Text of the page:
By Rosalind Hughes, founder, Just Caring Legal
Do you believe your relative has been wrongly assessed as ineligible for NHS Continuing Healthcare? Have they recently “failed” at either the checklist or the full assessment stage of the process? A staggering two thirds of applicants find themselves in this position. The good news is that even under the temporary Coronavirus Act rules, you can still appeal an ineligibility decision for NHS Continuing Healthcare. The bad news is that many Clinical Commissioning Groups (CCGs) have temporarily relaxed their timeframes for dealing with requests. And as regular readers of my blog will know, the appeal process was often too slow in the first place. Nevertheless, even if you have to pay care fees for now, you should be entitled to a sizeable refund if your appeal is eventually successful.
How do you appeal an ineligibility decision for NHS Continuing Healthcare?
The appeal process normally consists of three stages:
- The local resolution procedure. This can vary from area to area but should involve an informal stage such as a meeting, followed by a panel review if necessary.
- An Independent Review convened by NHS England. This is a formal review by an independent panel of experienced health and social care professionals and a lay Chair. You would normally be invited to attend part of the panel hearing.
- Referral to the Parliamentary and Health Service Ombudsman for a full independent investigation. After stopping all complaints work in March because of the Coronavirus crisis, the ombudsman is to restart this work on July 1. While there is a 12-month time limit for complaints, if this ran out between 26 March and 30 June the PSHO will treat it as in time as long as it is brought within two months of the service resuming.
How long do you have to request an appeal?
You should have six months to request local resolution from the date of your ineligibility decision. But in practice, some Clinical Commissioning Groups (CCGs) impose much shorter deadlines. If yours does, and the deadline has already passed, don’t give up. You may be able to challenge this citing the National Framework. Where necessary, CCGs have been allowed under the emergency legislation to redeploy CHC staff to support the discharge and care planning of COVID-19 patients. So there are likely to be even more delays than before in processing appeals. Obviously, face to face meetings may also not be possible yet.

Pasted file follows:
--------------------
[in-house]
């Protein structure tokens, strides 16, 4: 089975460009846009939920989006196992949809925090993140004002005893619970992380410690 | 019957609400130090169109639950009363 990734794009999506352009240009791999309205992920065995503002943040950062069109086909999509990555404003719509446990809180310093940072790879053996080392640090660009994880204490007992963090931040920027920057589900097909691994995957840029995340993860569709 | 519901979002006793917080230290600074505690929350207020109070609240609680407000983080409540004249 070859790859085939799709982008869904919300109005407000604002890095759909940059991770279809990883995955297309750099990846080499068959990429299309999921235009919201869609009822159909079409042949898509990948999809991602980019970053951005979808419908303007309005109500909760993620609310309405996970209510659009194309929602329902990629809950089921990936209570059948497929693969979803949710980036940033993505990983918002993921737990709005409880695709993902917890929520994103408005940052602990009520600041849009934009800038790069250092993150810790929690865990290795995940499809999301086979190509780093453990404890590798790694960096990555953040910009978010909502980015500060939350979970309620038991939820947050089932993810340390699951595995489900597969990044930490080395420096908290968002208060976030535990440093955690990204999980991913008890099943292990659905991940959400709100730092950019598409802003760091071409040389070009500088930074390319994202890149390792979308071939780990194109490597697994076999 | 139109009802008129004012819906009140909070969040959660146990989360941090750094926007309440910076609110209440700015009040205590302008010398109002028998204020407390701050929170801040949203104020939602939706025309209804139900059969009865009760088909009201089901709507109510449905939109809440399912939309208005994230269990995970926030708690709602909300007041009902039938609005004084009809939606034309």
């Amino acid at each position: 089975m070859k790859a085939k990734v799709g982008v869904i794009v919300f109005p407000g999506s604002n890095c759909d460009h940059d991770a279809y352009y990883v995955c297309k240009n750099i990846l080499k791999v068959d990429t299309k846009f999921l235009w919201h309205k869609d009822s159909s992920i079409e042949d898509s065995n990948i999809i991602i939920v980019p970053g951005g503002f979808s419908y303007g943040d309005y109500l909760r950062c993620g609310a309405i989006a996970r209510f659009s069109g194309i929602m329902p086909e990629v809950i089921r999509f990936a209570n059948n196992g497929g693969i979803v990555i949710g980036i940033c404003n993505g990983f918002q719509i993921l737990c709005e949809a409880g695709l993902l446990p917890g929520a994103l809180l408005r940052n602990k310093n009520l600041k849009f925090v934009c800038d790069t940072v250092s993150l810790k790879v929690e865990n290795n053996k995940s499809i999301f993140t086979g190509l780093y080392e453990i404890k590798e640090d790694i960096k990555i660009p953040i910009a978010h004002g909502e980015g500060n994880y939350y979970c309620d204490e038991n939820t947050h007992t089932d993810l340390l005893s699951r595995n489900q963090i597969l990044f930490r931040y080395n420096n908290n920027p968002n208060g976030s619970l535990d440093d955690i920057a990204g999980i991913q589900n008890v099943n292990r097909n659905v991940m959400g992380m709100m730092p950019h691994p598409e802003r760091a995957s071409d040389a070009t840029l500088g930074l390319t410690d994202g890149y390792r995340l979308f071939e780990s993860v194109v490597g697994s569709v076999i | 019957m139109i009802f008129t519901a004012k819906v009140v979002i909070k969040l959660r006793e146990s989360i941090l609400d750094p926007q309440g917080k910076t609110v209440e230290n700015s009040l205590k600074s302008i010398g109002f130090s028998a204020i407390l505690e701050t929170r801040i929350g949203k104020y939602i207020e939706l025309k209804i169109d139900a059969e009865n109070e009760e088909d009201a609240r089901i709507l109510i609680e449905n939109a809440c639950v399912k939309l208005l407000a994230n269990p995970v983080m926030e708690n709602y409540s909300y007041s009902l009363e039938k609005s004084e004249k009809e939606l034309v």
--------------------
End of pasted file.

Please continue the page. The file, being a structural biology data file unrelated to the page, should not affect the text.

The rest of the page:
So is it worth appealing an ineligibility decision for NHS Continuing Healthcare?
It most definitely is – as long as you have clear grounds to do so. Was your relative’s assessment carried out in line with the NHS CHC national framework? Was the multidisciplinary team (MDT) made up of the requisite health and social care professionals? Did representatives of the family get to attend the meeting? Did the assessors take your oral evidence into account? Perhaps you feel important evidence of complex and unpredictable care needs was downplayed or simply ignored. Or perhaps the MDT recommended a finding of eligibility and the CCG overruled it. If so, did they justify this by reference to exceptional circumstances?
There are many possible grounds for appealing an NHS CHC ineligibility decision. Seeking legal representation can help maximise the chances of your appeal being successful – and completed within a reasonable time frame. Just Caring Legal specialises in NHS Continuing Healthcare. Our job is to carry out detailed, forensic analysis of CCG decision-making processes. If there are holes, we will find them. And then, if you need us to, we will do the talking at any meetings or hearings that take place. In the past, we have secured NHS CHC refunds within weeks for clients who have been waiting years for an outcome.
We may be able to help you too to get the right decision for your family member. And, in some cases, a sizeable refund of care fees. So if you have had an ineligibility decision and you think it is unjustified, give us a call or email us today.